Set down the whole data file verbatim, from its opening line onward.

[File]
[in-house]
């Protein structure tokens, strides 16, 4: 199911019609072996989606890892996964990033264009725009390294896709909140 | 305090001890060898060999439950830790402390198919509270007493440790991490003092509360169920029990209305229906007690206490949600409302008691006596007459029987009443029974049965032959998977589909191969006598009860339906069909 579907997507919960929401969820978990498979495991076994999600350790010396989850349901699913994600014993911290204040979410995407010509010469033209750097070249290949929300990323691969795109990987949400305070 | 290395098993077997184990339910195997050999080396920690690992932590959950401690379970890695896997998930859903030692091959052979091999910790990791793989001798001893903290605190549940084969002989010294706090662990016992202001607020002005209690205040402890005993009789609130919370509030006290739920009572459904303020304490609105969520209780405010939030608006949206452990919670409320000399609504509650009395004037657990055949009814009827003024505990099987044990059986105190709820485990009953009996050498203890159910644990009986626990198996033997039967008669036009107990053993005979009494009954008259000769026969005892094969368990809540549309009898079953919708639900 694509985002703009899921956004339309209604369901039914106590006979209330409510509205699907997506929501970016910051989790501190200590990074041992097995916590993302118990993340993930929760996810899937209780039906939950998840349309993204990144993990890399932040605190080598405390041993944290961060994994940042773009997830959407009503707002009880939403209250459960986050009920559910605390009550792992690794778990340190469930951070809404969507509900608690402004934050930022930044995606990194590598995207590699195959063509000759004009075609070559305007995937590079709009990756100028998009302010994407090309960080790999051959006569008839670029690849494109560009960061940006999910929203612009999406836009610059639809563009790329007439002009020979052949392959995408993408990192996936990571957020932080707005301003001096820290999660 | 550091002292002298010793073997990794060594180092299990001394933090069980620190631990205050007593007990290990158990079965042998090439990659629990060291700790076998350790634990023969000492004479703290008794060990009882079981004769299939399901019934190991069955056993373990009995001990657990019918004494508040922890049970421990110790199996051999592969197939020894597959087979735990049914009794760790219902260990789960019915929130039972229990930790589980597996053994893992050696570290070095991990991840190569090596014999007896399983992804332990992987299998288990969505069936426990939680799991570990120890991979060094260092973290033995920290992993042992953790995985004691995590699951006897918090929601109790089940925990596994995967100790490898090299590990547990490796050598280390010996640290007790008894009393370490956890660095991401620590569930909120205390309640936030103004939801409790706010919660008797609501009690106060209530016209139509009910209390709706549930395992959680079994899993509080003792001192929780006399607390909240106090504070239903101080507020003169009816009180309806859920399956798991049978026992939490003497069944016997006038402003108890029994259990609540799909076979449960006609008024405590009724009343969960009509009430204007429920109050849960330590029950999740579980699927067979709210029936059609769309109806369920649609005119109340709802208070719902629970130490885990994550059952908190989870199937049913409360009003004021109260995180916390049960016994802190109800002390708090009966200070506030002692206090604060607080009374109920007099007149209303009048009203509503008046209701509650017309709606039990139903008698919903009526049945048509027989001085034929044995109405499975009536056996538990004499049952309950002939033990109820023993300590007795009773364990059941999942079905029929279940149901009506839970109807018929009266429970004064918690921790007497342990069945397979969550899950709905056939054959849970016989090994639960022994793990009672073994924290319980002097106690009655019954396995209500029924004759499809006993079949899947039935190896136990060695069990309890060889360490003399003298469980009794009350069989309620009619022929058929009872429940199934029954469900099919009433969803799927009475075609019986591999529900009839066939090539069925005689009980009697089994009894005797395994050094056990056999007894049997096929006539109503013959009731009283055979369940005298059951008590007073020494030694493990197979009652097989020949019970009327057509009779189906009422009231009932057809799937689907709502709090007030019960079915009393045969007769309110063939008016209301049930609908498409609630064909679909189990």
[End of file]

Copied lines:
[in-house]
């Protein structure tokens, strides 16, 4: 199911019609072996989606890892996964990033264009725009390294896709909140 | 305090001890060898060999439950830790402390198919509270007493440790991490003092509360169920029990209305229906007690206490949600409302008691006596007459029987009443029974049965032959998977589909191969006598009860339906069909 579907997507919960929401969820978990498979495991076994999600350790010396989850349901699913994600014993911290204040979410995407010509010469033209750097070249290949929300990323691969795109990987949400305070 | 290395098993077997184990339910195997050999080396920690690992932590959950401690379970890695896997998930859903030692091959052979091999910790990791793989001798001893903290605190549940084969002989010294706090662990016992202001607020002005209690205040402890005993009789609130919370509030006290739920009572459904303020304490609105969520209780405010939030608006949206452990919670409320000399609504509650009395004037657990055949009814009827003024505990099987044990059986105190709820485990009953009996050498203890159910644990009986626990198996033997039967008669036009107990053993005979009494009954008259000769026969005892094969368990809540549309009898079953919708639900 694509985002703009899921956004339309209604369901039914106590006979209330409510509205699907997506929501970016910051989790501190200590990074041992097995916590993302118990993340993930929760996810899937209780039906939950998840349309993204990144993990890399932040605190080598405390041993944290961060994994940042773009997830959407009503707002009880939403209250459960986050009920559910605390009550792992690794778990340190469930951070809404969507509900608690402004934050930022930044995606990194590598995207590699195959063509000759004009075609070559305007995937590079709009990756100028998009302010994407090309960080790999051959006569008839670029690849494109560009960061940006999910929203612009999406836009610059639809563009790329007439002009020979052949392959995408993408990192996936990571957020932080707005301003001096820290999660 | 550091002292002298010793073997990794060594180092299990001394933090069980620190631990205050007593007990290990158990079965042998090439990659629990060291700790076998350790634990023969000492004479703290008794060990009882079981004769299939399901019934190991069955056993373990009995001990657990019918004494508040922890049970421990110790199996051999592969197939020894597959087979735990049914009794760790219902260990789960019915929130039972229990930790589980597996053994893992050696570290070095991990991840190569090596014999007896399983992804332990992987299998288990969505069936426990939680799991570990120890991979060094260092973290033995920290992993042992953790995985004691995590699951006897918090929601109790089940925990596994995967100790490898090299590990547990490796050598280390010996640290007790008894009393370490956890660095991401620590569930909120205390309640936030103004939801409790706010919660008797609501009690106060209530016209139509009910209390709706549930395992959680079994899993509080003792001192929780006399607390909240106090504070239903101080507020003169009816009180309806859920399956798991049978026992939490003497069944016997006038402003108890029994259990609540799909076979449960006609008024405590009724009343969960009509009430204007429920109050849960330590029950999740579980699927067979709210029936059609769309109806369920649609005119109340709802208070719902629970130490885990994550059952908190989870199937049913409360009003004021109260995180916390049960016994802190109800002390708090009966200070506030002692206090604060607080009374109920007099007149209303009048009203509503008046209701509650017309709606039990139903008698919903009526049945048509027989001085034929044995109405499975009536056996538990004499049952309950002939033990109820023993300590007795009773364990059941999942079905029929279940149901009506839970109807018929009266429970004064918690921790007497342990069945397979969550899950709905056939054959849970016989090994639960022994793990009672073994924290319980002097106690009655019954396995209500029924004759499809006993079949899947039935190896136990060695069990309890060889360490003399003298469980009794009350069989309620009619022929058929009872429940199934029954469900099919009433969803799927009475075609019986591999529900009839066939090539069925005689009980009697089994009894005797395994050094056990056999007894049997096929006539109503013959009731009283055979369940005298059951008590007073020494030694493990197979009652097989020949019970009327057509009779189906009422009231009932057809799937689907709502709090007030019960079915009393045969007769309110063939008016209301049930609908498409609630064909679909189990």